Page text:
The current course readings have revealed to me the magnitude of changes which special education has undergone over the years, particularly the legal provisions that govern its operation in the United States. Today the key determinant of physical placement is no longer on the student’s level of disability as was earlier but on the need to modify the learning and teaching with the aim of accommodating students of all capabilities in the same classrooms.
The United States Presidential National Council on Disability sums it in few words that, special education should be taken not as a ‘place’ but as but as ‘a service, available to every school. ’ [National Disability Council, (1994)] I must admit that this is new information to me; hence it has completely changed my perception and attitude towards special education. Initially I regarded special needs learning as a situation whereby those children who are deaf, blind, dumb, or mentally retarded are put in a special school that provides special learning experiences to them.
The law (Individuals with Disabilities Education Act – IDEA) now provides that children with disabilities should be placed together in regular classrooms alongside other non-disabled ones. Further the law provides that special classes or removal of children with disabilities from regular classrooms should be made only in situations whereby the nature or severity of the disability hinders learning in regular classes even with the use of additional learning aids. [Public Law No. 108-446, 118 Stat. 647]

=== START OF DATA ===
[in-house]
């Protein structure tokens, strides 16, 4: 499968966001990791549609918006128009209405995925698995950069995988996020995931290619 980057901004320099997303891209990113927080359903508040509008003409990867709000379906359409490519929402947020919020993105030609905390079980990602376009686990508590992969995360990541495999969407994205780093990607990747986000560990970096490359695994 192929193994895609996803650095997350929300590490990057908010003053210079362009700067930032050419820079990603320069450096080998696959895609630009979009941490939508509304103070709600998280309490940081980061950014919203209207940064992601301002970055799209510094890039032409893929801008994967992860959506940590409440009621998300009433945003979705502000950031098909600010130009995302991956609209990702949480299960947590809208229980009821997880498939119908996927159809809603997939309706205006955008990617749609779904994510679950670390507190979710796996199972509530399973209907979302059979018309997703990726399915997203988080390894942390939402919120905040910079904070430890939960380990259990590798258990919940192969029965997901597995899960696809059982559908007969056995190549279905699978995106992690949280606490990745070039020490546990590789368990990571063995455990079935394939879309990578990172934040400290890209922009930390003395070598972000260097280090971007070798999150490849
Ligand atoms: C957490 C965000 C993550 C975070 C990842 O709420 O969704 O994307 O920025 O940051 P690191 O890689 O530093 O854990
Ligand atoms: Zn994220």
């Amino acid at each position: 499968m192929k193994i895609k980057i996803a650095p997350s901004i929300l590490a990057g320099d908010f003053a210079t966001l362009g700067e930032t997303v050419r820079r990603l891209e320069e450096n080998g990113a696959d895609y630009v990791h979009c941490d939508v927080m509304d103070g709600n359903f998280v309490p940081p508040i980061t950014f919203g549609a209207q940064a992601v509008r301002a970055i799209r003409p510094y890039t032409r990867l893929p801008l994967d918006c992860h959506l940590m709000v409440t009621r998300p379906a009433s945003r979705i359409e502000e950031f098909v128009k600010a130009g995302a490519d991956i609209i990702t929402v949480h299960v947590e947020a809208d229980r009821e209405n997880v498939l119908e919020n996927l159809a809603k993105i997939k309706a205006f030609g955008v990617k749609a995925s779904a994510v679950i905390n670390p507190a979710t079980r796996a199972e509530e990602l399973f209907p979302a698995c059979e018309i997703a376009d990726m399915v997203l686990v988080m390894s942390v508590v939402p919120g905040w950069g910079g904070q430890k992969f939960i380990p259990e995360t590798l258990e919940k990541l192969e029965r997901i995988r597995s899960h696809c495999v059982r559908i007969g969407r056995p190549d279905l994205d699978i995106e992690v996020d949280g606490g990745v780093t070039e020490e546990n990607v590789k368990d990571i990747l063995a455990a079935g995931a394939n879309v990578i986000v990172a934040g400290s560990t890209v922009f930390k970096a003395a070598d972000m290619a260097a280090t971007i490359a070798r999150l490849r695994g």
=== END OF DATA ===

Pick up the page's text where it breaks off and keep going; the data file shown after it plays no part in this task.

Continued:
As an educator I now have to enrich my skills and knowledge on as many teaching methods as possible in order to provide individualized instructional experiences to the special needs students alongside the regular ones. For instance, I will need to improve on proper communication skills and improve on the mastery of the content areas so as to be in a position to successfully choose the most appropriate methodology to apply when giving Individualized Educational Programs (IEP) to the disabled children.
I should also familiarize my self with the legal provisions that govern special education particularly in distinguishing who is disabled and who is not, who qualifies for IEP and who does not. [Public Law No. 108-446, 118 Stat. 2647] These additional skills and knowledge are available in a variety of sources. Quite a number of published materials exist in most state libraries or even online. Legal experts specializing in educational law can offer vital knowledge especially on hard-to-interpret areas of the law.
Having learned about the legal provisions on special education recently makes me very curious to learn more in order to completely shed the shell of ignorance that I had confined myself in. Again, being an educator I am bound to learn all that regards the profession. Further, I must say that the whole thing poses a professional challenge to me, in that it prompts me to dig deeper for more skills in order to remain relevant in the profession – able to handle students with disabilities alongside the regular ones and to provide IEPs to those who qualifies according to the law.
So far I can claim that I have acquired considerable amount of knowledge and skills to handle students with diverse needs, I have also gained considerable knowledge about the legal brackets within which I should operate. This is better explained by the fact that I am currently handling a small class that comprises of both students with disabilities and those without. The class also includes one student who is under IEP and I was a member of the team that conducted the student’s evaluation to ascertain whether the IEP was necessary.